Trade Policy for Development: Reforming U.S. Trade Preferences

September 04, 2007

This Brief will be released at a September 10 CGD event on U.S. Farm Policy, Trade, and Development

By any measure, the United States is one of the most open economies in the world -- importing more than $1 trillion worth of goods duty-free in 2006 alone. Yet poor nations still pay much higher tariffs than rich countries overall -- an average 15 percent on a quarter of their imports, compared to 2-5 percent for rich countries. Not only is this unfair, it also undermines U.S. interests by hindering growth in the poorest countries, thereby making them more vulnerable to epidemic diseases, terrorists, and transnational criminal organizations, all of which can have direct negative impacts on the United States.

In this CGD Brief, Kimberly Ann Elliott, a CGD senior fellow (formerly joint senior fellow with the Peterson Institute), urges that the United States fix this problem by reforming its trade preferences system. She calls for Washington to help to negotiate a Doha Round agreement that reduces tariffs on textiles, apparel, and footwear, and liberalizes agriculture. Regardless of the outcome of those negotiations, however, the U.S. Congress ought to take the lead and reform programs that give preferential access to developing countries, especially the least-developed. Key elements of such a reform would include:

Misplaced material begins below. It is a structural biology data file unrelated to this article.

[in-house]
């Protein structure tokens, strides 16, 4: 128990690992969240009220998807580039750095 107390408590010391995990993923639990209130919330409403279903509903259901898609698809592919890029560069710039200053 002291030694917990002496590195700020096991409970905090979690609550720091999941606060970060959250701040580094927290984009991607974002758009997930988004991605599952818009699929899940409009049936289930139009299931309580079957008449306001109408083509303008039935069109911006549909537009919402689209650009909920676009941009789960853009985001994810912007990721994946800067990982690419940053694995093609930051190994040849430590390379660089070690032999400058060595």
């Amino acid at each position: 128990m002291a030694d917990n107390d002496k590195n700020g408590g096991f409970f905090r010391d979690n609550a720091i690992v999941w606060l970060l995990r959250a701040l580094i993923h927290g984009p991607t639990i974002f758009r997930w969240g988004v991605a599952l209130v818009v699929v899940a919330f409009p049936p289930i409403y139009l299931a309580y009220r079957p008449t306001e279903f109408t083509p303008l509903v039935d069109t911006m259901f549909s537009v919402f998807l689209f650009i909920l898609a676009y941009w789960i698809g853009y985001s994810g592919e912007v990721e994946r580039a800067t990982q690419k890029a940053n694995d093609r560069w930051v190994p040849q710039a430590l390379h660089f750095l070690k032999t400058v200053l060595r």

• 100% duty-free, quota-free market access for all least-developed countries 
  • Simplification of the current maze of programs with less onerous rules of origin 
  • Making the program permanent

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